Lessons learned since qualifying…
1 October 2019 by Lisa O'Boyle
I qualified recently in January 2019 and I am working in the family law team. My feelings about qualifying were a mixture of excitement and fear. I was excited to have my own clients and develop my own working methods but I was terrified that I would make mistakes, not be good enough for the job or do something wrong. I thought it might be useful to share the 4 lessons I have learnt since qualifying. It would be useful to find out what other young lawyers have learnt so please feel free to share and discuss your own experiences…
- I still have so much more to learn…
Even though I am now qualified and have all the required qualifications, I am still learning new things every day.
Some days feel manic and too busy, but I always try to take the time to pick up the Red Book or browse PLC to check the law. Even when I think I know the answer, I try to refer back to the wording of the law. Early in my career is the best time to try a forge good habits and good practice.
What I find most difficult is that, in family law, the outcome of the case will largely depend on facts. Advice to the client will often be practical, common sense advice and outcomes vary from case to case. Without
decades of experience, I am finding it difficult to predict outcomes and advise clients. This leads me to the second thing I have learnt.
- Discussing work, matters and cases with colleagues is a must.
Experience is not something that books or university qualifications can teach. It comes with practice and it comes with time. It is a challenge and I am still learning to be patient with myself.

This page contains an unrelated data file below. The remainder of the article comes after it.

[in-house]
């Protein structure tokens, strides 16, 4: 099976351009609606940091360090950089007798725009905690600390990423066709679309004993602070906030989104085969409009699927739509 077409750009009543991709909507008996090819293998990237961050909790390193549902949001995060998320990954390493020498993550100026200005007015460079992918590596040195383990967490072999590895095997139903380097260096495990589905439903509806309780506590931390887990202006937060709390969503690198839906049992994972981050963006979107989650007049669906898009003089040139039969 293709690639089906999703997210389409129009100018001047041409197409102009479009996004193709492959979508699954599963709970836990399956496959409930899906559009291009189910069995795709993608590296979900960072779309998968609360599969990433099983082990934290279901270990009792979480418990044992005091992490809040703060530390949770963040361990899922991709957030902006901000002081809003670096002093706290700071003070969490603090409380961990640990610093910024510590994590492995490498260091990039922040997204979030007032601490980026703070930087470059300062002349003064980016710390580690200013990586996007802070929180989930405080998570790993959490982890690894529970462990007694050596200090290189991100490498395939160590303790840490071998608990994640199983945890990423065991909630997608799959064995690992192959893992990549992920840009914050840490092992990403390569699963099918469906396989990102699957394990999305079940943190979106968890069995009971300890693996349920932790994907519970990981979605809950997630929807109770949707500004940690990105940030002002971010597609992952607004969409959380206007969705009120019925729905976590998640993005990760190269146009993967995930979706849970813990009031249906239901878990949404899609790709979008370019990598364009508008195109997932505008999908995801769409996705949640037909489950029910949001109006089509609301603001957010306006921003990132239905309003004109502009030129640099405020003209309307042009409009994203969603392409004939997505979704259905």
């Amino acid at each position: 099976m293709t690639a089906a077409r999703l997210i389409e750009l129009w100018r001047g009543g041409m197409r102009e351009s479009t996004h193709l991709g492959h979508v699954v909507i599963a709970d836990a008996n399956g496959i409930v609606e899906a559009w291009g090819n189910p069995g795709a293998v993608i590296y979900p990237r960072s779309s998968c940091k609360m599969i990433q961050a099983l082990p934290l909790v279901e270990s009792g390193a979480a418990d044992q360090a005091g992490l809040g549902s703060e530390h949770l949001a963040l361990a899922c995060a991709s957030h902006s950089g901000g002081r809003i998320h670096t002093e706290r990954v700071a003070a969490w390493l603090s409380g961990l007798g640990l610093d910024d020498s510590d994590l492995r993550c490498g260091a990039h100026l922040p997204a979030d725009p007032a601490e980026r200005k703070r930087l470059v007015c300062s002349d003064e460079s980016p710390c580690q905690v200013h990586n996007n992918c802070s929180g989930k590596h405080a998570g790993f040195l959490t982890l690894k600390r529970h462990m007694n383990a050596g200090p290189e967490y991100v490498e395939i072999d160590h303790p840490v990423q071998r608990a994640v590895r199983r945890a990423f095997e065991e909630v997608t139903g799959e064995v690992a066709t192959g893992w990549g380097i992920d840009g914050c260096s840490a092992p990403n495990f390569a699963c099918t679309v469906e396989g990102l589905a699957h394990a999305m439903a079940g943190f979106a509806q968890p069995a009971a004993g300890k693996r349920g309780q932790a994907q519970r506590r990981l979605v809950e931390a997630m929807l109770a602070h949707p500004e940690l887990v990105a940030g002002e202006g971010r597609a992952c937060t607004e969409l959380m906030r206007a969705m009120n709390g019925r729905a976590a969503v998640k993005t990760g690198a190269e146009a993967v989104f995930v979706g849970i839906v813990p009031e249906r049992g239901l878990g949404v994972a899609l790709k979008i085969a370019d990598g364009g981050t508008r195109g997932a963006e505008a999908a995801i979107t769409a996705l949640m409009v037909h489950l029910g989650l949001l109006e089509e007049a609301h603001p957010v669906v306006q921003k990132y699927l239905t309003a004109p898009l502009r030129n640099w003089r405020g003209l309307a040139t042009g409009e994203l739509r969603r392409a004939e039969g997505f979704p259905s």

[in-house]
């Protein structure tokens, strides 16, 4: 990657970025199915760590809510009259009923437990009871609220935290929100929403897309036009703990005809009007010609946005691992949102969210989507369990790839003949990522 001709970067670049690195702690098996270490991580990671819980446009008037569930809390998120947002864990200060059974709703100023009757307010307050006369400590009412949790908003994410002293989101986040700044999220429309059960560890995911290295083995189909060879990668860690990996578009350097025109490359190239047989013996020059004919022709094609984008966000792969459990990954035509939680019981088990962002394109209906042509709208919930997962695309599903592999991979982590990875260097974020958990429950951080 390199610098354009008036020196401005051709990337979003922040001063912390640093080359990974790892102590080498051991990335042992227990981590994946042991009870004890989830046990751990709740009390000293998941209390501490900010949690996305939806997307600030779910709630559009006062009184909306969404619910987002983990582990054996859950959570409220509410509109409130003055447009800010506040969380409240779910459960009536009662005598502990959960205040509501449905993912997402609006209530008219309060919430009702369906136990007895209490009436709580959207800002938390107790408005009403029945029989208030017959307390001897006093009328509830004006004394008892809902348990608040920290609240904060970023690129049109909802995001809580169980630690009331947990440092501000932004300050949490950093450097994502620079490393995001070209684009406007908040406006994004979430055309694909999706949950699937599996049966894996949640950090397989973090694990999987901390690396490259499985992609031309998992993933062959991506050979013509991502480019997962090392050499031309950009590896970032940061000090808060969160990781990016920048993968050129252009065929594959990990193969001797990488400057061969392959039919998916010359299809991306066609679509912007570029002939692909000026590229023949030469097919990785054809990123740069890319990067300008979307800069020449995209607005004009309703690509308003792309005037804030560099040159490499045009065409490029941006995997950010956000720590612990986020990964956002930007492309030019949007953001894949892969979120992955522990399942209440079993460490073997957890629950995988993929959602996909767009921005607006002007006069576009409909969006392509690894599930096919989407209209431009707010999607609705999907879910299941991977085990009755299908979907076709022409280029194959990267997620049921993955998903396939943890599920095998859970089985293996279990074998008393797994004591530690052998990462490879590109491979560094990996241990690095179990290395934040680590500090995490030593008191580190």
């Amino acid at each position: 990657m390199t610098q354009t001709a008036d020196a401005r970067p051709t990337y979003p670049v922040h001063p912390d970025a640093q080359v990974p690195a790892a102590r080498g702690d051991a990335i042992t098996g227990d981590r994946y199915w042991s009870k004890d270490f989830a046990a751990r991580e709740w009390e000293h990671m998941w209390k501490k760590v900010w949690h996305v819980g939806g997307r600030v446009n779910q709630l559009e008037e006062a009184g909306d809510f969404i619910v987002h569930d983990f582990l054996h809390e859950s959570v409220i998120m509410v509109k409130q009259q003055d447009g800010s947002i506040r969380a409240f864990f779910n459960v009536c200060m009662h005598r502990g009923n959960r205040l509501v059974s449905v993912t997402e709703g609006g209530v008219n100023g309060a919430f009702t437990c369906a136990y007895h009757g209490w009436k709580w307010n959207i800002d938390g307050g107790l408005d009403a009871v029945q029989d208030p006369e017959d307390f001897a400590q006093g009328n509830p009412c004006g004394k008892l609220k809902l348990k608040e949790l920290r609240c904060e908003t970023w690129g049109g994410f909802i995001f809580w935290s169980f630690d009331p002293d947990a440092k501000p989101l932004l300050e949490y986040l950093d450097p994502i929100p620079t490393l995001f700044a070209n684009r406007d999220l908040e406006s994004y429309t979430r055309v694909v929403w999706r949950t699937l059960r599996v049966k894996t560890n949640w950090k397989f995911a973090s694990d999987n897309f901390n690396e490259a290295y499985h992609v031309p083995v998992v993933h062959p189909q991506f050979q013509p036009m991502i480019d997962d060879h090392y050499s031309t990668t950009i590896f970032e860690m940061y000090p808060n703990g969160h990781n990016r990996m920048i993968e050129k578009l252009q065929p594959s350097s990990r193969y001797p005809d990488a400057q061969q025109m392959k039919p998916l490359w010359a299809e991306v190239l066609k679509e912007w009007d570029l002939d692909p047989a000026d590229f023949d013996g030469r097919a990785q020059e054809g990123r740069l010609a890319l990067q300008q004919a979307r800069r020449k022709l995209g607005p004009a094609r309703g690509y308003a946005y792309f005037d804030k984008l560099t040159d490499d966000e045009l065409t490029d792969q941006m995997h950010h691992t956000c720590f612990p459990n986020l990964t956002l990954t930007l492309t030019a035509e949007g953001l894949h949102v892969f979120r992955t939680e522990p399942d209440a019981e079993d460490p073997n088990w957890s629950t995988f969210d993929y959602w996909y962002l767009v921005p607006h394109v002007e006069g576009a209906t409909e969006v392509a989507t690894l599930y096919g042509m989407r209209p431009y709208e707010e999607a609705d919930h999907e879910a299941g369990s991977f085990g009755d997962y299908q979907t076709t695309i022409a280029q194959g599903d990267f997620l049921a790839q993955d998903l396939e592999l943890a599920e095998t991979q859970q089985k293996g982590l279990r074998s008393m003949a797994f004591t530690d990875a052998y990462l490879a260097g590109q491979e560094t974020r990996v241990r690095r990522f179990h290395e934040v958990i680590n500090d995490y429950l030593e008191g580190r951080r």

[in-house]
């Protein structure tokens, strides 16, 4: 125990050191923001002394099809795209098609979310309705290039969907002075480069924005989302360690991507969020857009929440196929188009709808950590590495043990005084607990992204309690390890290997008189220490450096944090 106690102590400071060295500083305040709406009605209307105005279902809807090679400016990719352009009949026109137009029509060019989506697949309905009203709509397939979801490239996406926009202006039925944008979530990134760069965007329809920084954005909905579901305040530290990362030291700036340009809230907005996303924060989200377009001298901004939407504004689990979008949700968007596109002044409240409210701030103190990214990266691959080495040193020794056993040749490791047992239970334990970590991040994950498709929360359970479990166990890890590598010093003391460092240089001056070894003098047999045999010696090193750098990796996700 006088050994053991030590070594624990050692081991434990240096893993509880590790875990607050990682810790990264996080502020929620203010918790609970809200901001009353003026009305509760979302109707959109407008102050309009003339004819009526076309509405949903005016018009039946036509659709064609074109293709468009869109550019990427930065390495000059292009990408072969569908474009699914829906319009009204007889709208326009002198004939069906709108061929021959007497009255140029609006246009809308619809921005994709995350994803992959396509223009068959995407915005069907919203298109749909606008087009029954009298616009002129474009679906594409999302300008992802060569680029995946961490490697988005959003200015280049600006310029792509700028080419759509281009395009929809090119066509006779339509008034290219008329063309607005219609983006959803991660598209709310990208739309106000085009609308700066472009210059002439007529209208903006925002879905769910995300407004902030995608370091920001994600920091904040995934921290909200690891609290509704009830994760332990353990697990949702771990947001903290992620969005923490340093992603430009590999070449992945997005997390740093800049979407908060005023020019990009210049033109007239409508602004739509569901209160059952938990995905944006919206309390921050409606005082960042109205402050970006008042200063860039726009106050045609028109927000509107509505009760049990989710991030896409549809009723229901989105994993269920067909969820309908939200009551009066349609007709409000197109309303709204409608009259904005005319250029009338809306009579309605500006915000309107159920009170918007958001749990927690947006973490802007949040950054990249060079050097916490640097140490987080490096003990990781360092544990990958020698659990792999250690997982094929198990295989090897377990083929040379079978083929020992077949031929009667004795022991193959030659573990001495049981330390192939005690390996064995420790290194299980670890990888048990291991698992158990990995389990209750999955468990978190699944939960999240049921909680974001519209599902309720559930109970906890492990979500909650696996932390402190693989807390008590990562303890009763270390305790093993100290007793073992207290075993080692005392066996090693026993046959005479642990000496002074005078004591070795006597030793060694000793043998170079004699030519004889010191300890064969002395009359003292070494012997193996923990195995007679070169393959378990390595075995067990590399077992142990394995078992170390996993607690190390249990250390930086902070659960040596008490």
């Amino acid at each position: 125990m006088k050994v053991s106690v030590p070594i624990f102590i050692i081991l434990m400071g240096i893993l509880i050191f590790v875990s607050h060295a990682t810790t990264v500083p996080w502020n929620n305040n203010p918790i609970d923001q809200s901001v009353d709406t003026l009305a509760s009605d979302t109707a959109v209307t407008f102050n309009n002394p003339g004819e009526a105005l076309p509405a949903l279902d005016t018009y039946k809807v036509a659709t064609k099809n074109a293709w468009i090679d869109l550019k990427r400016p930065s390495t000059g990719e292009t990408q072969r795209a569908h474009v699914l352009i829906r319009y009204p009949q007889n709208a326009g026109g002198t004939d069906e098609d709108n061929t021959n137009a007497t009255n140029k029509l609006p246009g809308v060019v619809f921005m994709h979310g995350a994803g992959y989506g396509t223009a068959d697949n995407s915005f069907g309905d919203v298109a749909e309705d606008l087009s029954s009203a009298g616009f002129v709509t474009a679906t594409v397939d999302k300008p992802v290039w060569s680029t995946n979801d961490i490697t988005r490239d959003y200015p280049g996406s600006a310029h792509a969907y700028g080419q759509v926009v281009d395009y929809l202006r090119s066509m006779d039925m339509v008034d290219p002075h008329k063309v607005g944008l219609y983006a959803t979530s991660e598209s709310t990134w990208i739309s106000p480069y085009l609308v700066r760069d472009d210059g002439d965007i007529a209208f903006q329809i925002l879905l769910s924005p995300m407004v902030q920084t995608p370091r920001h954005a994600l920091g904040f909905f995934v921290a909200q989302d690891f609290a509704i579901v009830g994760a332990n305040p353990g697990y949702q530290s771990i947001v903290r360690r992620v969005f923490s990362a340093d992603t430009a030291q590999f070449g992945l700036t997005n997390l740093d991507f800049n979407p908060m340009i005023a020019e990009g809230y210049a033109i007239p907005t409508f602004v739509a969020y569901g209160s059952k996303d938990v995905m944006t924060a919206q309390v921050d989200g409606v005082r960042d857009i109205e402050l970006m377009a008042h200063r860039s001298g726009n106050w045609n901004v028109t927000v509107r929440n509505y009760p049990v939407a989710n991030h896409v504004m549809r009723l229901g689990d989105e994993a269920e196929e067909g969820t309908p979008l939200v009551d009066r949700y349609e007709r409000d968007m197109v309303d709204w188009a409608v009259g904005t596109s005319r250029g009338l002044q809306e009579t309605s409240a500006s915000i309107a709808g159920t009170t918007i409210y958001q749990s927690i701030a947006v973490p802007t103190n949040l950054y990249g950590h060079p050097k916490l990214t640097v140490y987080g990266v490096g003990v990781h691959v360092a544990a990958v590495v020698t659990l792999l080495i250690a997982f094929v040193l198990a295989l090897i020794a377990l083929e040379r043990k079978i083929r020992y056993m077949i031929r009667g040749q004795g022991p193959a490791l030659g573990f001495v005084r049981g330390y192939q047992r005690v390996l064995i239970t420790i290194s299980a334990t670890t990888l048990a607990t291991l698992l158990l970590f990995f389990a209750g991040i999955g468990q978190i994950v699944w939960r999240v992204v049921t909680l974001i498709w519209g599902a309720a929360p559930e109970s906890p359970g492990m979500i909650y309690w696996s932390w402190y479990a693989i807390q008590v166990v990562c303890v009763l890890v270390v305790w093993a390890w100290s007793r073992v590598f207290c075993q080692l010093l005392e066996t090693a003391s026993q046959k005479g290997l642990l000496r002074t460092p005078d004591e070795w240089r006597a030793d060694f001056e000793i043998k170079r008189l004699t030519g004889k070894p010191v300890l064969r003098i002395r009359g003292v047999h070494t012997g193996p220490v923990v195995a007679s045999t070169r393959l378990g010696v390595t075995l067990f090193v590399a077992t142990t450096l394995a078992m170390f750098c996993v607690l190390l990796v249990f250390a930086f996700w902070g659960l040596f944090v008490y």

In the meantime, I rely and learn from my colleagues’ experiences. Discussing my work and cases with
colleagues, who have the decades of experience I lack, is essential. It prevents me from making mistakes, it guides me in the right directions when I am not sure what to do, and it reassures me or makes me feel more confident in my work.
Sometimes it may feel like colleagues do not have enough time but I know that they would much prefer that I take the time to ask questions and discuss uncertainties instead of doing something wrong.
- Can do attitude
I have found that the added responsibilities that come with qualifying have taken me out of my comfort zone. It is daunting to take on new challenges and find myself in situations that I have never been in before. By adopting a can-do attitude, telling myself I can do this and just throwing myself in the deep end, I usually discover that can-do more than I thought. The key is preparation, research, precedents, consult colleagues, and learn from my experiences. Having a can do attitude allows me to build up my personal experience with the hope that, next time, I will know what to do in a similar situation.
- Enjoy the process of learning and celebrate successes
It is important not to solely focus on the outcome but to also enjoy the journey of learning. In family law,
successes are not entirely dependent on your abilities as a lawyer. Whether a case is a success or not will also depend on your client, the judge, the other side, other experts involved in the case, and other external
factors. When there is a good outcome it is important to celebrate. Even if there is not a good outcome I can still find comfort in the fact that I have tried my absolute best and that I can learn from this experience.
To sum up, qualifying comes with its many challenges but with the right attitude and the right support these challenges can be overcome. I find that all this hard work is worth it because my job is interesting, I work with great people and it is rewarding to know that I am helping people at the most difficult time in their lives.
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